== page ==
A suicidally disillusioned liberal politician puts a contract out on himself and takes the opportunity to be bluntly honest with his voters by affecting the rhythms and speech of hip-hop music and culture.
American journalist John Reed journeys to Russia to document the Bolshevik Revolution and returns a revolutionary. His fervor for left-wing politics leads him to Louise Bryant, then married, who will become a feminist icon and activist. Politics at home become more complicated as the rift grows between reality and Reed's ideals. Bryant takes up with a cynical playwright, and Reed returns to Russia, where his health declines. Written by
Novelist Jerzy Kosinski originally turned down the acting gig in this film, because he feared he would be kidnapped by the K.G.B. while shooting on-location in Finland. See more »
In the scene of the Booster's dinner in Portland is in 1915 and the announcer says that he's ready to make the world safe for democracy. In 1915 the United States was still neutral and the phrase "make the world safe for democracy," was actually part of Woodrow Wilson's war message to Congress which he gave on April 2, 1917, two years after the Portland event. See more »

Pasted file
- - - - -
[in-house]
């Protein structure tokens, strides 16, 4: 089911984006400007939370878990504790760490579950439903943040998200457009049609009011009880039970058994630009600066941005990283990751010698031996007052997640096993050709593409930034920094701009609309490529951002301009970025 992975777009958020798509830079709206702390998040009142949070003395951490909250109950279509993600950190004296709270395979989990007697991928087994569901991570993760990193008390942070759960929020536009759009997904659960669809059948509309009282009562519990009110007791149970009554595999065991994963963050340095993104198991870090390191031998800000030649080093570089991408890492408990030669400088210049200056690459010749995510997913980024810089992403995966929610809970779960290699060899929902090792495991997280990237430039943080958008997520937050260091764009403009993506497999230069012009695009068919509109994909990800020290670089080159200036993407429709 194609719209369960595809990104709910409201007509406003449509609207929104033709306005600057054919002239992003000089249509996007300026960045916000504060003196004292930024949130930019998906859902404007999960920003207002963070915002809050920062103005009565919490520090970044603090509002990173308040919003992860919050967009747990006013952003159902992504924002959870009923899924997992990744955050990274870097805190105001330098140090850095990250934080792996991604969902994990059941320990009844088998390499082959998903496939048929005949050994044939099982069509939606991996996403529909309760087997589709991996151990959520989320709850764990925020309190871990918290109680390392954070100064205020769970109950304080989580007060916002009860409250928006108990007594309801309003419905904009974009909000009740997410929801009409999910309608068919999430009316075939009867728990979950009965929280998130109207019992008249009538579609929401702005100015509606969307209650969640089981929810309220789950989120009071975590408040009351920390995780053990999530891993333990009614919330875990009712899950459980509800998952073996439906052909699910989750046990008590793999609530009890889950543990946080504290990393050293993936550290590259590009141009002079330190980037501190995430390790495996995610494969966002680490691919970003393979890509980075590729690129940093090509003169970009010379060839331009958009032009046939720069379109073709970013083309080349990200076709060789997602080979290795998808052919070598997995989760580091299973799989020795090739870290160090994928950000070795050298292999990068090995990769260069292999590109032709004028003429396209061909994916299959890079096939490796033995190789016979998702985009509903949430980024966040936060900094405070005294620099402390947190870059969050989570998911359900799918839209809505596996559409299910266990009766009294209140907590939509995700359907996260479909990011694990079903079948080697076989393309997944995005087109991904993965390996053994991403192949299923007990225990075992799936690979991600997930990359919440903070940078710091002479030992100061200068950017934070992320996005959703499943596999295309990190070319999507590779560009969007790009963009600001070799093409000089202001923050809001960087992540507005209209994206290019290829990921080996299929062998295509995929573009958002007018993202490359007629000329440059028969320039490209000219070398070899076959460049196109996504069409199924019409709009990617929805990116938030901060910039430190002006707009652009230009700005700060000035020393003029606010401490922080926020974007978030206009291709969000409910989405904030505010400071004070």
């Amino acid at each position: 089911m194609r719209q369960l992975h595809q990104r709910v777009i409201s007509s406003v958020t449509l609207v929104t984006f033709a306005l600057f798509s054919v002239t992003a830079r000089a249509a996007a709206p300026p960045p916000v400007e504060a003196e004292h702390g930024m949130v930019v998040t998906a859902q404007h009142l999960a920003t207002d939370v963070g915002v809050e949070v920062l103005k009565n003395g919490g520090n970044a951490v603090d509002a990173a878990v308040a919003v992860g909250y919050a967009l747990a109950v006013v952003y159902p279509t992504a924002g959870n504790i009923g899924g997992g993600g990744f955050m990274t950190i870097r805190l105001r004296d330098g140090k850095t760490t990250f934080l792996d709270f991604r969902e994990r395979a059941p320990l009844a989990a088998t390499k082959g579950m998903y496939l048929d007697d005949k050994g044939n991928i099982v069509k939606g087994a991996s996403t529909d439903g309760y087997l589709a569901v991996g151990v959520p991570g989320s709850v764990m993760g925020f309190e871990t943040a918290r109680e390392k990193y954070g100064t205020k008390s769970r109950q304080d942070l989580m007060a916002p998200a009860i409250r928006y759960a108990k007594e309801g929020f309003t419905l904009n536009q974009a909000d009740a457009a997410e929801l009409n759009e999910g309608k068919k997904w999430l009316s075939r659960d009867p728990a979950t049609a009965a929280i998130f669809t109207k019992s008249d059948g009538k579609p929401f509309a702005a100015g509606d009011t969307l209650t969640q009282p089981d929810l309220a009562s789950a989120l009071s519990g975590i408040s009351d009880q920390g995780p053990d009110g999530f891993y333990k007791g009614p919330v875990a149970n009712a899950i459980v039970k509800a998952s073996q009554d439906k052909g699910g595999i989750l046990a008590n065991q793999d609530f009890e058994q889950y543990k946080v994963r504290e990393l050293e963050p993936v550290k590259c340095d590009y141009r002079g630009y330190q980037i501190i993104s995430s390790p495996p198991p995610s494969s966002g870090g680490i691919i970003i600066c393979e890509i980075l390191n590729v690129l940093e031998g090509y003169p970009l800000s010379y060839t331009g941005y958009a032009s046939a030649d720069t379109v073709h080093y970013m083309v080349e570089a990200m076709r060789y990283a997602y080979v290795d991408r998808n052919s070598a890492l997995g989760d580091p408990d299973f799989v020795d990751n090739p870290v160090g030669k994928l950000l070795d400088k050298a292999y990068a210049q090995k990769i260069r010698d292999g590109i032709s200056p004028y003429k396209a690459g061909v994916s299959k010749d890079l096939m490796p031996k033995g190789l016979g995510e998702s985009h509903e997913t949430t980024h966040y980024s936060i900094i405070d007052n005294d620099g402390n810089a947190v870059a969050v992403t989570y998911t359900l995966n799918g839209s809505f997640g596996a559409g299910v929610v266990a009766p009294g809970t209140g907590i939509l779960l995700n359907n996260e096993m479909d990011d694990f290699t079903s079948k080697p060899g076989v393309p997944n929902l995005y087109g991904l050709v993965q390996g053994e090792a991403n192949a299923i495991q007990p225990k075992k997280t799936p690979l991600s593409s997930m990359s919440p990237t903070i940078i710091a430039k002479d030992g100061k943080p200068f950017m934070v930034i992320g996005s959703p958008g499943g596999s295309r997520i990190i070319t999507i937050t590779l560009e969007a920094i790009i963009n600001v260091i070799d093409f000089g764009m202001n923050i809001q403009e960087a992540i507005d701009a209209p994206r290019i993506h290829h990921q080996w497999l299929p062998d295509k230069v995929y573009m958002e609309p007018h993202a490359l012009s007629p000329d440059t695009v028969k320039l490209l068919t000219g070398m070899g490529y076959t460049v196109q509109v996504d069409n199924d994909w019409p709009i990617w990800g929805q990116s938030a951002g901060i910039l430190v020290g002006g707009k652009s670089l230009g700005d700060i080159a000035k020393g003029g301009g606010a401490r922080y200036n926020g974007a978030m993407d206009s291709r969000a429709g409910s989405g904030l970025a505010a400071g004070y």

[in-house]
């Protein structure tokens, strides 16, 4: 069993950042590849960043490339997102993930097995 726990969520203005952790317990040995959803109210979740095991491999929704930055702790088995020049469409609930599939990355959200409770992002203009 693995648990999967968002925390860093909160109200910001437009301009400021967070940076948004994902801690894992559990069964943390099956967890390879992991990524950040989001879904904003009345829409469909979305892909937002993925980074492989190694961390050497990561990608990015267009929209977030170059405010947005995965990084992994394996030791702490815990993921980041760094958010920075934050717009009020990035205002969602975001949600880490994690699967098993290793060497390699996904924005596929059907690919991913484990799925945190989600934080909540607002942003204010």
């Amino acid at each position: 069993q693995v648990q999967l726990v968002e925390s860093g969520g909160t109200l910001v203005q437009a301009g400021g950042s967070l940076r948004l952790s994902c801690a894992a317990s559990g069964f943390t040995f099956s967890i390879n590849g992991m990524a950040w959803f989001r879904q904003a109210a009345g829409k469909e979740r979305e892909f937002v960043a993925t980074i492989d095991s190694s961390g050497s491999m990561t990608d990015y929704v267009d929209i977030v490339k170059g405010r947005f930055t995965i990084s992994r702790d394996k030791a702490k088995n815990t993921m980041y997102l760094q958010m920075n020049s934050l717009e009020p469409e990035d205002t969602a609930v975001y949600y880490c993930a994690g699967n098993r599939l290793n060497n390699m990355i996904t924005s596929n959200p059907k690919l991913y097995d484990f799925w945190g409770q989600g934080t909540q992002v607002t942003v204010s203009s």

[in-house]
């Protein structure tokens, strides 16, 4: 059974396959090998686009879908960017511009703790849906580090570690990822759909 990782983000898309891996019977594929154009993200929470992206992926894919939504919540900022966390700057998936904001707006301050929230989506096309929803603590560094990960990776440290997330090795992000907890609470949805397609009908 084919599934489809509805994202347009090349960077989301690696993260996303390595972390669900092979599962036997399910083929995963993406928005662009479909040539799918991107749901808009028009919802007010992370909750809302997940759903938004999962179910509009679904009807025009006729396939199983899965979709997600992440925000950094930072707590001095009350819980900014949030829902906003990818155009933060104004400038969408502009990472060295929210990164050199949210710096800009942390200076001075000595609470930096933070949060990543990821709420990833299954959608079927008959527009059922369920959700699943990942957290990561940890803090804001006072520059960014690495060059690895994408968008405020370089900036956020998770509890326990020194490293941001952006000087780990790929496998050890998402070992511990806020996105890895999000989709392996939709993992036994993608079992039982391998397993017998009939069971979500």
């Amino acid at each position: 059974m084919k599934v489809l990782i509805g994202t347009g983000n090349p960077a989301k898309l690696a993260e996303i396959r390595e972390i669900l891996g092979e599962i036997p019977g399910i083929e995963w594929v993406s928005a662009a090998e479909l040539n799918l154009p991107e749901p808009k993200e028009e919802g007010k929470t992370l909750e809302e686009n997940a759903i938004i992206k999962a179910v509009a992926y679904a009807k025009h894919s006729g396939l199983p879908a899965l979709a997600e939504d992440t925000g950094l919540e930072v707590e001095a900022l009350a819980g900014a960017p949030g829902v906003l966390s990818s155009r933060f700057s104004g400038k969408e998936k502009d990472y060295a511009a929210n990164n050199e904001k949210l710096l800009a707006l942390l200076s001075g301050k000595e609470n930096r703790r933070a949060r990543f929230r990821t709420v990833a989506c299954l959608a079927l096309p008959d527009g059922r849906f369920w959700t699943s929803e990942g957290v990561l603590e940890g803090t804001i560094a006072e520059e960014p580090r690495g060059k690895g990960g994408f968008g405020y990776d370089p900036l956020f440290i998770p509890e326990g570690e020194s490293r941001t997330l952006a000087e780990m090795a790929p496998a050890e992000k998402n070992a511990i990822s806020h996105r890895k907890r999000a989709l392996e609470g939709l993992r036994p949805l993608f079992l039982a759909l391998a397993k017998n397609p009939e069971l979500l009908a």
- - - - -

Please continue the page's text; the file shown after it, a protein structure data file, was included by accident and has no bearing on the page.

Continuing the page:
Was that in 1913 or 17? I can't remember now. Uh, I'm, uh, beginning to forget all the people that I used to know, see?
Do I remember Louise Bryant? Why, of course, I couldn't forget her if I tried.
See more »
As the credits roll, additional interviews with the 'witnesses' play. See more »
A great companion piece to 1965's 'Doctor Zhivago'.
Warren Beatty's 'Reds' is a terrific film that is not only great story telling
in the conventional Hollywood way but also has an original style of narration
told in many ways from the point of view of witnesses to the real story who
during the days the film is centred around.
The film is especially significant to view since the iron curtain in Russia
has come down and 'Reds' is a movie that never looks dated and stresses the
fact that morals at the early part of the 20th century were about the same
as they are now. It's just that no one discussed it back then and it
emphasizes that times change but people don't.
With top notch performances from the entire cast, it is one of the few films
to be nominated for an Oscar in all four acting categories and was
victorious in the Best Supporting Actress category for Maureen Stapleton
although the film's best performance comes from Diane Keaton who should have
won her second Oscar.
To date, Beatty is the only film maker to be Oscar nominated for Best
Director, Actor, Screenwriter and Producer twice for the same film. The
other time was for 1978's 'Heaven Can Wait'.
40 of 61 people found this review helpful.
Was this review helpful to you?